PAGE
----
The Iowa Department of Natural Resources is joining Iowa State University on a project to document and help endangered turtle species increase their numbers.
The DNR’s Karen Kinkead says the Blanding’s turtles don’t mature and reproduce at a very fast rate. “The average is about 14 years — but it varies individually by turtle before they lay their first eggs. And the nests are very susceptible to predators — particularly raccoons and skunks,” Kinkead says. She says there’s been less trapping of raccoons and skunks in the state and that has led to increased predators for the turtle.
The Blanding’s turtles are found in wetland areas of northwest and central Iowa. “They are a state-listed species, so we don’t give out specific locations,” according to Kinkead. “They’ve got a bit of a black market following, so we try to keep that private so that the turtles aren’t collected illegally.”
The plan is to monitor the turtles with radio transmitters. “The University of Northern Iowa has been doing some work on a different species of turtles for a very long time — and so they’ve sort of figured out the methodology of which transmitters to use and how to set them and how to attach them to turtles. And it should work the same way on the Blandings turtles that we are interested in,” she says.
They also plan to work with the Blank Park Zoo in Des Moines to gather some eggs and hatch out turtles to be placed back in the wild. “We think that doing it that way a turtle in captivity will be about the size of a three-year-old turtle in the wild after about a year,” Kinkead says. “And just that just gives them a bit more protection and gives their shell will harden and they get to a larger size — so it’s harder for like a great blue heron to swallow them whole for example.”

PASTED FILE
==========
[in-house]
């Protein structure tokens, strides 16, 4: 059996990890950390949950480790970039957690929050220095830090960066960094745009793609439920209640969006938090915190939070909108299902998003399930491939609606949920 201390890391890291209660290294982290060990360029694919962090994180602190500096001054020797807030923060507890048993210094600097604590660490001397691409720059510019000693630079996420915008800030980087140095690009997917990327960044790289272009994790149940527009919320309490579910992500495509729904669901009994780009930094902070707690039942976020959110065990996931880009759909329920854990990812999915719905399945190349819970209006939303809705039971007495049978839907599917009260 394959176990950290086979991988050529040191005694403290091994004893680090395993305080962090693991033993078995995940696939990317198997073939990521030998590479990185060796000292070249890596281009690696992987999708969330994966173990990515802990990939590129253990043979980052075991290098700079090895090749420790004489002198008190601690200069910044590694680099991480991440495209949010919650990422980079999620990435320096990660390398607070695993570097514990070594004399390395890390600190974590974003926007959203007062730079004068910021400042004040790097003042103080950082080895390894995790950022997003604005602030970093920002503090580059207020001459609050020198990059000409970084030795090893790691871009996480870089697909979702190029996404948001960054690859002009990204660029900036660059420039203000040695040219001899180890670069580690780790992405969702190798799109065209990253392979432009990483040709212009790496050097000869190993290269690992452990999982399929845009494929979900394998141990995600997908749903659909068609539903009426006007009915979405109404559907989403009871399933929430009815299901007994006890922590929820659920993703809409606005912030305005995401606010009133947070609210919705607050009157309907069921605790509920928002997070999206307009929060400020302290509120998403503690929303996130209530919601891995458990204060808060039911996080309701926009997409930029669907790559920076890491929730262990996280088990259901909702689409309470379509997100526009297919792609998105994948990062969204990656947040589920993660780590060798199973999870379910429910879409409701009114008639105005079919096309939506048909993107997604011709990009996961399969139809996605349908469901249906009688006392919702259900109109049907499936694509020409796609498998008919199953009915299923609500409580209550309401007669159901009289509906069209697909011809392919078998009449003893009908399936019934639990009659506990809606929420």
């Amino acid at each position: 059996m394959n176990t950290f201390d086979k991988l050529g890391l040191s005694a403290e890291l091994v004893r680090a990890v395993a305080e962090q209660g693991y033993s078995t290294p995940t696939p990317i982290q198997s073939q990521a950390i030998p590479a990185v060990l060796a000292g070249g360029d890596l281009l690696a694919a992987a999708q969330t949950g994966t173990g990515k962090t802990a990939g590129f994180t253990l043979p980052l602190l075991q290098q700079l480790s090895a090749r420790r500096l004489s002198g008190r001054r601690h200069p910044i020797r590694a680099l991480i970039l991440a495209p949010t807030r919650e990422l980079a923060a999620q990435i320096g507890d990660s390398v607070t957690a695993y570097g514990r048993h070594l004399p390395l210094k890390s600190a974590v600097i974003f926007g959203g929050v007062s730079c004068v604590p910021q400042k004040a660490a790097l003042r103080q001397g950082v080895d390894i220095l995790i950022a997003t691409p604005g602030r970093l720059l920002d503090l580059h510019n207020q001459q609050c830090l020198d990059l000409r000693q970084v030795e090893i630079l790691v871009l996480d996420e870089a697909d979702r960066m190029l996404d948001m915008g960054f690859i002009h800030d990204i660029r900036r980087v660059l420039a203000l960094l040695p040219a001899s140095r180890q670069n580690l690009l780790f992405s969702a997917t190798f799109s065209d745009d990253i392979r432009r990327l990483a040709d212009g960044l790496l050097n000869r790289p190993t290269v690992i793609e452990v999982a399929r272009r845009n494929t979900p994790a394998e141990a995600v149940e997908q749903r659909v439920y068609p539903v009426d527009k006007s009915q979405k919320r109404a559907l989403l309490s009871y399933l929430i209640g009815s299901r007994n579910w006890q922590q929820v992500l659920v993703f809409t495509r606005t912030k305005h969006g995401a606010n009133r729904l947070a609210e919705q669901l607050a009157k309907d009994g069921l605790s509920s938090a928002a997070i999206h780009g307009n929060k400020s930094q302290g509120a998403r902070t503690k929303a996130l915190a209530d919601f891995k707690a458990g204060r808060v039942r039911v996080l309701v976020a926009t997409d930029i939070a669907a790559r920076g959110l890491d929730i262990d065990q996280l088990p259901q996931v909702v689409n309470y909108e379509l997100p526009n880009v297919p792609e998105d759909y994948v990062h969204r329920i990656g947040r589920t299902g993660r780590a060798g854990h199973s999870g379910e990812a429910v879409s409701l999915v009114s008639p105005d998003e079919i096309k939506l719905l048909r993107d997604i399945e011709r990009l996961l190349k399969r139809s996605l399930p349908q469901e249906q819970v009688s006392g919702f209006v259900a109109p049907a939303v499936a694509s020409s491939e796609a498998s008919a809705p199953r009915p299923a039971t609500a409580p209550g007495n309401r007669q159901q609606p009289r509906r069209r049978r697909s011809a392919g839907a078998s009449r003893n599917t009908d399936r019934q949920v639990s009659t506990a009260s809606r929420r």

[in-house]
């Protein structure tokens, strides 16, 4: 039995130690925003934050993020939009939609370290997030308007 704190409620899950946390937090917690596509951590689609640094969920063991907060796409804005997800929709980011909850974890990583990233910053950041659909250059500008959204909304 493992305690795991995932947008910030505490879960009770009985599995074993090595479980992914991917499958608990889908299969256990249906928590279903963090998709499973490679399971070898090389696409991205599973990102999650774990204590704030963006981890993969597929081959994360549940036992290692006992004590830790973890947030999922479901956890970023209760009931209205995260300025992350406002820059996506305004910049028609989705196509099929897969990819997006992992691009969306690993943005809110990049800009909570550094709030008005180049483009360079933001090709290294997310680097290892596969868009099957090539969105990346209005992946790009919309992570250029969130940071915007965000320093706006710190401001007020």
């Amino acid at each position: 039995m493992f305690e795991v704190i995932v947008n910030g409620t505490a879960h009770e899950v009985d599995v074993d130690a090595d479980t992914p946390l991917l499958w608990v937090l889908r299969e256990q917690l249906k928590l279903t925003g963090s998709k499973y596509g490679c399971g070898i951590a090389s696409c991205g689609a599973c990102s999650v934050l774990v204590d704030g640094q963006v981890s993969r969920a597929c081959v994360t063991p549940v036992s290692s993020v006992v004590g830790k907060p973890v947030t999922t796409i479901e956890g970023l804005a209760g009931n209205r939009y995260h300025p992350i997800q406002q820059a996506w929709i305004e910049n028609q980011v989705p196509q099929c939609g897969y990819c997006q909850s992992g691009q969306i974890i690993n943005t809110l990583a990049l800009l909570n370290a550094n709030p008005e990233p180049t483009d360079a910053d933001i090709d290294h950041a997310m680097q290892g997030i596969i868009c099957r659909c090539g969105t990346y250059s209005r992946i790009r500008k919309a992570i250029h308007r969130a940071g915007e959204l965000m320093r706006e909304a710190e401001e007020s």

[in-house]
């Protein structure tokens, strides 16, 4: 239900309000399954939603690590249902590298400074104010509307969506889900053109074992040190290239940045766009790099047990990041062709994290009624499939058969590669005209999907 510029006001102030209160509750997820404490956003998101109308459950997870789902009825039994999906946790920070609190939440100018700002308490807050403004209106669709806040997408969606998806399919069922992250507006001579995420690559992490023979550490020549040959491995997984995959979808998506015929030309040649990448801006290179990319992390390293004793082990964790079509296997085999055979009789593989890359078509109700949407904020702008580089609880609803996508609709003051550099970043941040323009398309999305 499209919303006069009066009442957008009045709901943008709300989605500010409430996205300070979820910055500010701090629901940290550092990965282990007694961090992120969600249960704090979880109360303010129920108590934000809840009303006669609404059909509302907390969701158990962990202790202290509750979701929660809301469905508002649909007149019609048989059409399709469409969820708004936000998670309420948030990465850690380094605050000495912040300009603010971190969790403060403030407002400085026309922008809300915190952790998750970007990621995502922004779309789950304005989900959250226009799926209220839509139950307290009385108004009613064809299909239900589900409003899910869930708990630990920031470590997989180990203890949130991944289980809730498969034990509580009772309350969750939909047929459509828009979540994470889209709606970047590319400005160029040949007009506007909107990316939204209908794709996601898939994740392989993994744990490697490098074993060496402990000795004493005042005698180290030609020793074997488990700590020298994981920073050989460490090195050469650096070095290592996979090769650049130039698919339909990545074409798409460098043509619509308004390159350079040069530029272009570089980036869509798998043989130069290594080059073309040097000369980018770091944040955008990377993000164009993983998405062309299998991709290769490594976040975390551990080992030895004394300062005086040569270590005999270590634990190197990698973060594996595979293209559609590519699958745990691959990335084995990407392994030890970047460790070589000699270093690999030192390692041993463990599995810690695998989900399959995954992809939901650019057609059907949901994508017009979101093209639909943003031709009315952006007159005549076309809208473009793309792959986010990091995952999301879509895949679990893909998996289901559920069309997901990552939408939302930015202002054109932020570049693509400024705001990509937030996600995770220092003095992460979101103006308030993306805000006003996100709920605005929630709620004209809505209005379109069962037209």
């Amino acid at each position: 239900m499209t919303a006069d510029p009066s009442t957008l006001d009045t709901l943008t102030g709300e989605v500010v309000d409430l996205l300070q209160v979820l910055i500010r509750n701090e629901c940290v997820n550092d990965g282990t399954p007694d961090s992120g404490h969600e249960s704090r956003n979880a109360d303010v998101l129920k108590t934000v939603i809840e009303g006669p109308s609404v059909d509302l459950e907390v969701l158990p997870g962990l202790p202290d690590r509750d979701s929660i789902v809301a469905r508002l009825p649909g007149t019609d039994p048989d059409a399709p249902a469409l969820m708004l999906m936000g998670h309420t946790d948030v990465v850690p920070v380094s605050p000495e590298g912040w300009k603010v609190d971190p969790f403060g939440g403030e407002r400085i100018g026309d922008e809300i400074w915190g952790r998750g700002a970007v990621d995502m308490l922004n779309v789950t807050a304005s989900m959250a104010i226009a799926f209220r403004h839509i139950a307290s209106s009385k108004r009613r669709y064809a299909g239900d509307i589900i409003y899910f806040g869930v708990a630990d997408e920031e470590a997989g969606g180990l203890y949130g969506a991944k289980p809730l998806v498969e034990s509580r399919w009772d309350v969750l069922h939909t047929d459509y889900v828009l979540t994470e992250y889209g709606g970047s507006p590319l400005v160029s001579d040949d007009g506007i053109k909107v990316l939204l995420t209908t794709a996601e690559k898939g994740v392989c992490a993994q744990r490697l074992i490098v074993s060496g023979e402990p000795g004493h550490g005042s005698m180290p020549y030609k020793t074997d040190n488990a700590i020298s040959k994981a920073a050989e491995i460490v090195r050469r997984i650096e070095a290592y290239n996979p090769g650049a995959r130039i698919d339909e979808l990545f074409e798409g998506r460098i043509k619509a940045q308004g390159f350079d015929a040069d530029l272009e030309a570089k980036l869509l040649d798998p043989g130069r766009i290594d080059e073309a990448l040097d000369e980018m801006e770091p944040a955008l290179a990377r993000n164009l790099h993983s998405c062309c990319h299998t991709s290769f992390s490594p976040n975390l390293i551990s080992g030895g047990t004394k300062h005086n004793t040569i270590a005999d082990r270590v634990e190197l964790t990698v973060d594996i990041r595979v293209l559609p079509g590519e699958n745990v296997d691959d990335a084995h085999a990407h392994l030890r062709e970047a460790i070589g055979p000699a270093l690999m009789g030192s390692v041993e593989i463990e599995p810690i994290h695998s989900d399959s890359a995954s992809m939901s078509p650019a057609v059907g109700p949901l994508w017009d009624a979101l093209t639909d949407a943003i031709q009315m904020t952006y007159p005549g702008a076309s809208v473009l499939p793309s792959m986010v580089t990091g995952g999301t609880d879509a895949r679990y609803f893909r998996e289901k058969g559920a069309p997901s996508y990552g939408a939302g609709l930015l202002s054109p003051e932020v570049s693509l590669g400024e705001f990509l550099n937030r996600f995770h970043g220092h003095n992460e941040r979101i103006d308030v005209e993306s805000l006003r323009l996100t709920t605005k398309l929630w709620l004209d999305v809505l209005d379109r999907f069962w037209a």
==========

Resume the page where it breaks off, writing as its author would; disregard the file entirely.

The Blanding’s turtles can live to be 75 years old. She says it’s important the DNR’s Wildlife Diversity Program does what it can to help this species. “They’ve certainly been around a very, very long time and I don’t think it is responsible of us to let them go extinct on our watch if we can help it,” Kinkead says.
The DNR is providing $163,000 for the project, with ISU chipping in $57,000. They have a two-and-a-half-year agreement to track and detail the lives of the turtles.